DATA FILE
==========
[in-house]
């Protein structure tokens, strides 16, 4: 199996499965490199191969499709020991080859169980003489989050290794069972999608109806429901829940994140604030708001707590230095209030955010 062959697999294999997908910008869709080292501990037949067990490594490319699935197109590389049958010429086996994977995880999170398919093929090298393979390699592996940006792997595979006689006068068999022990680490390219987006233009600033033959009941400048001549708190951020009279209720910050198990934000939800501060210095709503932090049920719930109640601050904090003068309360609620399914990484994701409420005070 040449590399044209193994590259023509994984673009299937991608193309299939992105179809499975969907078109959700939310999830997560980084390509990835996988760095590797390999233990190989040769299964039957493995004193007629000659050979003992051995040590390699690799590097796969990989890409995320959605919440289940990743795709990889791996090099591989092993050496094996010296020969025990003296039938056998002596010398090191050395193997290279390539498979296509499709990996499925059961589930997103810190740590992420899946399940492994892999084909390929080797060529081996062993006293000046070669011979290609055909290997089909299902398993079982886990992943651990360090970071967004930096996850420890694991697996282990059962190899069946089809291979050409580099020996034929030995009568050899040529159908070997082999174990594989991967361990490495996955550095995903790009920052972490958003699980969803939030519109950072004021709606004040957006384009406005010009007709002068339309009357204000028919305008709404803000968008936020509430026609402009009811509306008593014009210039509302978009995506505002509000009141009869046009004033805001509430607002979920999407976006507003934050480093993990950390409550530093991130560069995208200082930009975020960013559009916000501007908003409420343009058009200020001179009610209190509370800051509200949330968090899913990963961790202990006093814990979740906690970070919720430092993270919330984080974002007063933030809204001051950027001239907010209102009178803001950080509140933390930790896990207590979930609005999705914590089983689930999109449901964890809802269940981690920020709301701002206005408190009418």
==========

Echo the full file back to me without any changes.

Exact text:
[in-house]
């Protein structure tokens, strides 16, 4: 199996499965490199191969499709020991080859169980003489989050290794069972999608109806429901829940994140604030708001707590230095209030955010 062959697999294999997908910008869709080292501990037949067990490594490319699935197109590389049958010429086996994977995880999170398919093929090298393979390699592996940006792997595979006689006068068999022990680490390219987006233009600033033959009941400048001549708190951020009279209720910050198990934000939800501060210095709503932090049920719930109640601050904090003068309360609620399914990484994701409420005070 040449590399044209193994590259023509994984673009299937991608193309299939992105179809499975969907078109959700939310999830997560980084390509990835996988760095590797390999233990190989040769299964039957493995004193007629000659050979003992051995040590390699690799590097796969990989890409995320959605919440289940990743795709990889791996090099591989092993050496094996010296020969025990003296039938056998002596010398090191050395193997290279390539498979296509499709990996499925059961589930997103810190740590992420899946399940492994892999084909390929080797060529081996062993006293000046070669011979290609055909290997089909299902398993079982886990992943651990360090970071967004930096996850420890694991697996282990059962190899069946089809291979050409580099020996034929030995009568050899040529159908070997082999174990594989991967361990490495996955550095995903790009920052972490958003699980969803939030519109950072004021709606004040957006384009406005010009007709002068339309009357204000028919305008709404803000968008936020509430026609402009009811509306008593014009210039509302978009995506505002509000009141009869046009004033805001509430607002979920999407976006507003934050480093993990950390409550530093991130560069995208200082930009975020960013559009916000501007908003409420343009058009200020001179009610209190509370800051509200949330968090899913990963961790202990006093814990979740906690970070919720430092993270919330984080974002007063933030809204001051950027001239907010209102009178803001950080509140933390930790896990207590979930609005999705914590089983689930999109449901964890809802269940981690920020709301701002206005408190009418």